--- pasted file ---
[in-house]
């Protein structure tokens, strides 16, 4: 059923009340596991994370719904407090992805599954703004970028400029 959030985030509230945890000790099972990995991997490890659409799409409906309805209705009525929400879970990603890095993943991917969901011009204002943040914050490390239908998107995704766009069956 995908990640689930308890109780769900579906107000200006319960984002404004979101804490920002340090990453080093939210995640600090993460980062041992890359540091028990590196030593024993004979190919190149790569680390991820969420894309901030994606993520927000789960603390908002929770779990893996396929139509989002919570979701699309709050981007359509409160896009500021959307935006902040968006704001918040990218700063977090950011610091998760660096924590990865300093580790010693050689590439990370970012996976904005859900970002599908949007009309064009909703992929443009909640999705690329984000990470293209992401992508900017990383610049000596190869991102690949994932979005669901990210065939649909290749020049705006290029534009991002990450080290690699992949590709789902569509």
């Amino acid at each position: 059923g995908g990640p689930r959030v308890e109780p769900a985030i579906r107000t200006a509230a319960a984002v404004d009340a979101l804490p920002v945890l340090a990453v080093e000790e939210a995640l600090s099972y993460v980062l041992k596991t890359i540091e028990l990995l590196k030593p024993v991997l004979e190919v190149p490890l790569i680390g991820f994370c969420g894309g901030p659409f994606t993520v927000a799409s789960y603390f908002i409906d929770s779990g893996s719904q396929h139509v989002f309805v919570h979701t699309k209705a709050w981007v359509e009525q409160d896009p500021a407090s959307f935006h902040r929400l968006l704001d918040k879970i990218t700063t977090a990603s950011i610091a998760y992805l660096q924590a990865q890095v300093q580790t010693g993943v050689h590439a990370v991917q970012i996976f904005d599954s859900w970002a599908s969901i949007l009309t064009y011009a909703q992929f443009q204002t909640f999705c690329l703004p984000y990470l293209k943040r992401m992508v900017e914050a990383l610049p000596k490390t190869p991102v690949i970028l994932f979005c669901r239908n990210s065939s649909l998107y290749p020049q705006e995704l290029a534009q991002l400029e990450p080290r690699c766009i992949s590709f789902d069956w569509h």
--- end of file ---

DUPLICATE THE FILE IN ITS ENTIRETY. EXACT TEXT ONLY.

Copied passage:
[in-house]
């Protein structure tokens, strides 16, 4: 059923009340596991994370719904407090992805599954703004970028400029 959030985030509230945890000790099972990995991997490890659409799409409906309805209705009525929400879970990603890095993943991917969901011009204002943040914050490390239908998107995704766009069956 995908990640689930308890109780769900579906107000200006319960984002404004979101804490920002340090990453080093939210995640600090993460980062041992890359540091028990590196030593024993004979190919190149790569680390991820969420894309901030994606993520927000789960603390908002929770779990893996396929139509989002919570979701699309709050981007359509409160896009500021959307935006902040968006704001918040990218700063977090950011610091998760660096924590990865300093580790010693050689590439990370970012996976904005859900970002599908949007009309064009909703992929443009909640999705690329984000990470293209992401992508900017990383610049000596190869991102690949994932979005669901990210065939649909290749020049705006290029534009991002990450080290690699992949590709789902569509």
């Amino acid at each position: 059923g995908g990640p689930r959030v308890e109780p769900a985030i579906r107000t200006a509230a319960a984002v404004d009340a979101l804490p920002v945890l340090a990453v080093e000790e939210a995640l600090s099972y993460v980062l041992k596991t890359i540091e028990l990995l590196k030593p024993v991997l004979e190919v190149p490890l790569i680390g991820f994370c969420g894309g901030p659409f994606t993520v927000a799409s789960y603390f908002i409906d929770s779990g893996s719904q396929h139509v989002f309805v919570h979701t699309k209705a709050w981007v359509e009525q409160d896009p500021a407090s959307f935006h902040r929400l968006l704001d918040k879970i990218t700063t977090a990603s950011i610091a998760y992805l660096q924590a990865q890095v300093q580790t010693g993943v050689h590439a990370v991917q970012i996976f904005d599954s859900w970002a599908s969901i949007l009309t064009y011009a909703q992929f443009q204002t909640f999705c690329l703004p984000y990470l293209k943040r992401m992508v900017e914050a990383l610049p000596k490390t190869p991102v690949i970028l994932f979005c669901r239908n990210s065939s649909l998107y290749p020049q705006e995704l290029a534009q991002l400029e990450p080290r690699c766009i992949s590709f789902d069956w569509h």